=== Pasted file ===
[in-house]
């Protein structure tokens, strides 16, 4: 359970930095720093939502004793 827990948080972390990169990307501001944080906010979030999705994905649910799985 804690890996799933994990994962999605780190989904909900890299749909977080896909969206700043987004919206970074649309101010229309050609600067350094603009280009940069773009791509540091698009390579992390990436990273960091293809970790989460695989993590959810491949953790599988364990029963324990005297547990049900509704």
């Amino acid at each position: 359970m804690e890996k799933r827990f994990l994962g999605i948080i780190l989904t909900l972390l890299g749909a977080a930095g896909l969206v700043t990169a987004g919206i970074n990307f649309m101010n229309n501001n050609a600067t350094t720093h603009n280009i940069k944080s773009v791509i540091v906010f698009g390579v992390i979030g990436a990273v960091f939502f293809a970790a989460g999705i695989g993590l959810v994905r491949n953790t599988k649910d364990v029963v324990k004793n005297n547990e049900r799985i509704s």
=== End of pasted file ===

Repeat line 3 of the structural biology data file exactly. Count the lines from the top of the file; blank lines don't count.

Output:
């Amino acid at each position: 359970m804690e890996k799933r827990f994990l994962g999605i948080i780190l989904t909900l972390l890299g749909a977080a930095g896909l969206v700043t990169a987004g919206i970074n990307f649309m101010n229309n501001n050609a600067t350094t720093h603009n280009i940069k944080s773009v791509i540091v906010f698009g390579v992390i979030g990436a990273v960091f939502f293809a970790a989460g999705i695989g993590l959810v994905r491949n953790t599988k649910d364990v029963v324990k004793n005297n547990e049900r799985i509704s």